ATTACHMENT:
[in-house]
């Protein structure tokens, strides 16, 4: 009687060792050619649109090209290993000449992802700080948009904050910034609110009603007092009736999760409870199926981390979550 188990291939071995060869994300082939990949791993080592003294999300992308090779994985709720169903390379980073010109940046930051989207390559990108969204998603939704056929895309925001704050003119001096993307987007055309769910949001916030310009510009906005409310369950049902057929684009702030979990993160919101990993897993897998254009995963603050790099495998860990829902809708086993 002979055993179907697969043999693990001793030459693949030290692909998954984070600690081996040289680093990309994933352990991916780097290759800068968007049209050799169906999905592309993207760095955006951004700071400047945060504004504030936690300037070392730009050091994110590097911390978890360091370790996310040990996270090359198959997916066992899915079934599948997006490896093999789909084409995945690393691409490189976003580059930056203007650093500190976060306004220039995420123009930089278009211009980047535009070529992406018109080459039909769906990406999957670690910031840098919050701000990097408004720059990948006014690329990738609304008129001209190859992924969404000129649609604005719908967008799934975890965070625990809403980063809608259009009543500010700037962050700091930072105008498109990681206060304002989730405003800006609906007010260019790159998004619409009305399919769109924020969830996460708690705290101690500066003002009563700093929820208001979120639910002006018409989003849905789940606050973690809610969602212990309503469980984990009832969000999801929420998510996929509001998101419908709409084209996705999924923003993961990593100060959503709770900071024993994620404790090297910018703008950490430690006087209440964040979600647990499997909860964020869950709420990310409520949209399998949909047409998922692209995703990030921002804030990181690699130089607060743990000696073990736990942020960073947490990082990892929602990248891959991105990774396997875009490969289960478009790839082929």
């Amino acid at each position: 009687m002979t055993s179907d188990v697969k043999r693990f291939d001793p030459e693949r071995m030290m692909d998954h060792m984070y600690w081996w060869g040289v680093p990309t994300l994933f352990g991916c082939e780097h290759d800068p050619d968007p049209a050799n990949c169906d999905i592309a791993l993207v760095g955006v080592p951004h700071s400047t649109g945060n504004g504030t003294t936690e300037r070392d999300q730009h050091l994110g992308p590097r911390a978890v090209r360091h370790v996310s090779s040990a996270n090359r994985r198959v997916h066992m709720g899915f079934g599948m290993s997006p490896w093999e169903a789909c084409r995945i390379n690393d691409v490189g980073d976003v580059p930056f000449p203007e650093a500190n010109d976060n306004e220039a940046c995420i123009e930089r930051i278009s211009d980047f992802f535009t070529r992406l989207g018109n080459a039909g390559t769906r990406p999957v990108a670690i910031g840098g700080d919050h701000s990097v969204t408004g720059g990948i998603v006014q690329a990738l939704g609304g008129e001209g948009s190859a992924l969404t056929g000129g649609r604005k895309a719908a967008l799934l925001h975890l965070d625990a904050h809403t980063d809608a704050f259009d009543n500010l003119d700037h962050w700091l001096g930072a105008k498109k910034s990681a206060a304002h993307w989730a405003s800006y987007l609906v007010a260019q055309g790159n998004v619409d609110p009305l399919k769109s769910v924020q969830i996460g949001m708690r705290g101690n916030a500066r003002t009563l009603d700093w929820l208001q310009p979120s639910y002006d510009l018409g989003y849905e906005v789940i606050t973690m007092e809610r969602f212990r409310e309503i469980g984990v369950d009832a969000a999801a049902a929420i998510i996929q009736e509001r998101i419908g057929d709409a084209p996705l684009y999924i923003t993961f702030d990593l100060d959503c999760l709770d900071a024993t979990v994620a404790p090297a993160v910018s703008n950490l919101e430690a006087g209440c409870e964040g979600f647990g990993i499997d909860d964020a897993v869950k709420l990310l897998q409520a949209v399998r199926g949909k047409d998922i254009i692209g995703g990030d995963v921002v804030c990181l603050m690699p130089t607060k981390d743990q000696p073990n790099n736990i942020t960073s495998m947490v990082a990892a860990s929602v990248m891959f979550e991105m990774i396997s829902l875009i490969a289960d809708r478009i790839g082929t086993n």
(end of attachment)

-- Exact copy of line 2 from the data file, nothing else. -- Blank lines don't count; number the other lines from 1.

């Protein structure tokens, strides 16, 4: 009687060792050619649109090209290993000449992802700080948009904050910034609110009603007092009736999760409870199926981390979550 188990291939071995060869994300082939990949791993080592003294999300992308090779994985709720169903390379980073010109940046930051989207390559990108969204998603939704056929895309925001704050003119001096993307987007055309769910949001916030310009510009906005409310369950049902057929684009702030979990993160919101990993897993897998254009995963603050790099495998860990829902809708086993 002979055993179907697969043999693990001793030459693949030290692909998954984070600690081996040289680093990309994933352990991916780097290759800068968007049209050799169906999905592309993207760095955006951004700071400047945060504004504030936690300037070392730009050091994110590097911390978890360091370790996310040990996270090359198959997916066992899915079934599948997006490896093999789909084409995945690393691409490189976003580059930056203007650093500190976060306004220039995420123009930089278009211009980047535009070529992406018109080459039909769906990406999957670690910031840098919050701000990097408004720059990948006014690329990738609304008129001209190859992924969404000129649609604005719908967008799934975890965070625990809403980063809608259009009543500010700037962050700091930072105008498109990681206060304002989730405003800006609906007010260019790159998004619409009305399919769109924020969830996460708690705290101690500066003002009563700093929820208001979120639910002006018409989003849905789940606050973690809610969602212990309503469980984990009832969000999801929420998510996929509001998101419908709409084209996705999924923003993961990593100060959503709770900071024993994620404790090297910018703008950490430690006087209440964040979600647990499997909860964020869950709420990310409520949209399998949909047409998922692209995703990030921002804030990181690699130089607060743990000696073990736990942020960073947490990082990892929602990248891959991105990774396997875009490969289960478009790839082929």